Statistical analyses

Data from family caregivers on BSFC were described both as means (M) with standard deviation (SD) and as frequencies as classified in no/little, moderate, and (very) severe burden. Nonparametric data from patients on QLQ-C15-PAL are presented as median (Md) with interquartile range (IQR). In this secondary analysis, longitudinal data were analysed for all patients with at least 3 available assessments, considering the most recent data for patients with more than 3 assessments (t3: last assessment, t2: second to last assessment, t1: third to last assessment). The Friedman test was used to detect differences over time in patient quality of life data. A clinically significant improvement or deterioration was marked by a mean difference of at least 10 points between assessments [19].

In order to assess a potential influence on the development of caregiver burden (dependent variable) related to changes of QLC-C15-PAL values for the last 3 assessment results (independent variables), we performed a multivariable linear regression. To reduce the number of independent variables, single regression analyses were performed first with each potential independent variable. Variables showing an influence (p < .10) were included in the multivariable linear regression. The antecedents for a multivariable linear regression were checked.

For all tests, p < .05 was considered to be statistically significant. All statistical analyses were conducted using SPSS 20 (IBM SPSS Statistics).

Results

Sample characteristics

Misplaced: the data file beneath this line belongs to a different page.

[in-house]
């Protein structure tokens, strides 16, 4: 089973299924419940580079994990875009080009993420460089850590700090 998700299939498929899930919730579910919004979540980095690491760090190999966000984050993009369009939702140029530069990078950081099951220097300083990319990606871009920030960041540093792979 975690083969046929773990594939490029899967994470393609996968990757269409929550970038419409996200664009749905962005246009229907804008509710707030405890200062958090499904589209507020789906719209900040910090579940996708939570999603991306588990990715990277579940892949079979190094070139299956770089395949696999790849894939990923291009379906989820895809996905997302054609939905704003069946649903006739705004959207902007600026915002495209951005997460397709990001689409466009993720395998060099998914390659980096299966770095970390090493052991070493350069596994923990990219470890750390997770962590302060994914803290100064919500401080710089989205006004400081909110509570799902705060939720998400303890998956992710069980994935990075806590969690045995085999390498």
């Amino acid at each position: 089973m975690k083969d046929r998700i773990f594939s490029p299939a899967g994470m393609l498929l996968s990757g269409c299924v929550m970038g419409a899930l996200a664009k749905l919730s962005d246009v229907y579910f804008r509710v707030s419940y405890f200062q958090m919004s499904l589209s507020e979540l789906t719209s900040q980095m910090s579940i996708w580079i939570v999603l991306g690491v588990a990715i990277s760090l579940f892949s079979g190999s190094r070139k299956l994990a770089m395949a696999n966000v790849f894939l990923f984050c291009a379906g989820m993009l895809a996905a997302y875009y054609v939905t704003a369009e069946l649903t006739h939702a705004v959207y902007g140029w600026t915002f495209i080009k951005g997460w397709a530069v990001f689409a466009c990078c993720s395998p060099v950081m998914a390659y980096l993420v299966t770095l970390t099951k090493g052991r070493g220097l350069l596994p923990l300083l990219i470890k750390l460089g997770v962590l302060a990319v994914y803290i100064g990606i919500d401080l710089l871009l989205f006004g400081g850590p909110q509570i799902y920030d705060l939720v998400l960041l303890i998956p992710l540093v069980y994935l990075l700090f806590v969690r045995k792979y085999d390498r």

In June 2007, a random sample of 696 GPs in south-western Germany (Federal State of Baden-Wuerttemberg) was initially invited to participate in the study. Ninety GPs consented to participate of which 47 GPs cared for eligible patients within the observation period. Eligible palliative patients of two GPs did not consent to participate in the study. The patient sample consisted of 37 women and 63 men with a mean age of 68 years. They were mainly diagnosed with colon, lung or breast cancer and had received their primary diagnosis a median of 14 months before study inclusion.

During the 6-month observation period, 55 patients died, 3 patients went into a hospice and were no longer cared for by their GP, and 42 patients survived the observation period. Mean time intervals between t3-t2, t2-t1 and t3-t1 assessments were 37 (SD = 17.9, range 13–107) days, 32 (SD = 10.2, range 4–79) days, and 69 (SD = 21.6, range 38–135) days, respectively. In 58 cases, t3 and t1 assessments were available from both patients and caregivers (Fig. 1). These 58 cases for the present analysis did not differ from the excluded patients, except for having had a higher performance status at study inclusion and suffering less from fatigue and appetite loss at the last available assessment. Excluded patients died earlier (before completing 3 assessments). Socio-demographic characteristics of included patients and caregivers are provided in Table 1.
Fig. 1

Flowchart of patients and caregivers

Table 1